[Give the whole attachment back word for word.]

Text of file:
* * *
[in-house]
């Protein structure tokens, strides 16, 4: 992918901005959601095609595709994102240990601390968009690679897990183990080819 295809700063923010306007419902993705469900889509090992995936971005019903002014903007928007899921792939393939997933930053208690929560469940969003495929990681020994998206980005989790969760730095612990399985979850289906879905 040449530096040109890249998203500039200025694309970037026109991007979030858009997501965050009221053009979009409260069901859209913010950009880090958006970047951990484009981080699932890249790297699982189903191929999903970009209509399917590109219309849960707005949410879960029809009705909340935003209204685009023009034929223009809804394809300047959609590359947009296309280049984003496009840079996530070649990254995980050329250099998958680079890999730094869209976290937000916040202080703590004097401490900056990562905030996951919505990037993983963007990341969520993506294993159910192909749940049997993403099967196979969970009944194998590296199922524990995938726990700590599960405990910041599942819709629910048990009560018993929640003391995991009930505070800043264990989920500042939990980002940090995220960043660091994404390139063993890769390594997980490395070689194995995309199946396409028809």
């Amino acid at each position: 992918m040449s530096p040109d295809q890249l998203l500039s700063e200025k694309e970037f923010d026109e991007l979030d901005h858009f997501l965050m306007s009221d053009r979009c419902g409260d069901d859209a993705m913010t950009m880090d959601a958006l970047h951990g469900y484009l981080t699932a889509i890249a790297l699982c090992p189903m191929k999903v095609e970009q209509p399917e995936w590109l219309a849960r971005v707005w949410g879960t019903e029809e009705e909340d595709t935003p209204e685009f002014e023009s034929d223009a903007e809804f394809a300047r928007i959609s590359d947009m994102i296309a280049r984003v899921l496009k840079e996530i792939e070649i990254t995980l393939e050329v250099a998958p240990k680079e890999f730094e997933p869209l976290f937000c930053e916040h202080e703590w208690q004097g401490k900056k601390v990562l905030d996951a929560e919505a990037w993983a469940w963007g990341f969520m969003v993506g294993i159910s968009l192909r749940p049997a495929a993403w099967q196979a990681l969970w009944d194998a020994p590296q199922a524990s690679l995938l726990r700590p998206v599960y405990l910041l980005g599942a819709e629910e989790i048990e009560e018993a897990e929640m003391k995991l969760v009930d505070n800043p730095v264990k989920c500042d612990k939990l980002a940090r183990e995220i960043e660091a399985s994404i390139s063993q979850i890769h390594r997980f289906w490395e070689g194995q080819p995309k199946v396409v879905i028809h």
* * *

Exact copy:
[in-house]
């Protein structure tokens, strides 16, 4: 992918901005959601095609595709994102240990601390968009690679897990183990080819 295809700063923010306007419902993705469900889509090992995936971005019903002014903007928007899921792939393939997933930053208690929560469940969003495929990681020994998206980005989790969760730095612990399985979850289906879905 040449530096040109890249998203500039200025694309970037026109991007979030858009997501965050009221053009979009409260069901859209913010950009880090958006970047951990484009981080699932890249790297699982189903191929999903970009209509399917590109219309849960707005949410879960029809009705909340935003209204685009023009034929223009809804394809300047959609590359947009296309280049984003496009840079996530070649990254995980050329250099998958680079890999730094869209976290937000916040202080703590004097401490900056990562905030996951919505990037993983963007990341969520993506294993159910192909749940049997993403099967196979969970009944194998590296199922524990995938726990700590599960405990910041599942819709629910048990009560018993929640003391995991009930505070800043264990989920500042939990980002940090995220960043660091994404390139063993890769390594997980490395070689194995995309199946396409028809």
């Amino acid at each position: 992918m040449s530096p040109d295809q890249l998203l500039s700063e200025k694309e970037f923010d026109e991007l979030d901005h858009f997501l965050m306007s009221d053009r979009c419902g409260d069901d859209a993705m913010t950009m880090d959601a958006l970047h951990g469900y484009l981080t699932a889509i890249a790297l699982c090992p189903m191929k999903v095609e970009q209509p399917e995936w590109l219309a849960r971005v707005w949410g879960t019903e029809e009705e909340d595709t935003p209204e685009f002014e023009s034929d223009a903007e809804f394809a300047r928007i959609s590359d947009m994102i296309a280049r984003v899921l496009k840079e996530i792939e070649i990254t995980l393939e050329v250099a998958p240990k680079e890999f730094e997933p869209l976290f937000c930053e916040h202080e703590w208690q004097g401490k900056k601390v990562l905030d996951a929560e919505a990037w993983a469940w963007g990341f969520m969003v993506g294993i159910s968009l192909r749940p049997a495929a993403w099967q196979a990681l969970w009944d194998a020994p590296q199922a524990s690679l995938l726990r700590p998206v599960y405990l910041l980005g599942a819709e629910e989790i048990e009560e018993a897990e929640m003391k995991l969760v009930d505070n800043p730095v264990k989920c500042d612990k939990l980002a940090r183990e995220i960043e660091a399985s994404i390139s063993q979850i890769h390594r997980f289906w490395e070689g194995q080819p995309k199946v396409v879905i028809h």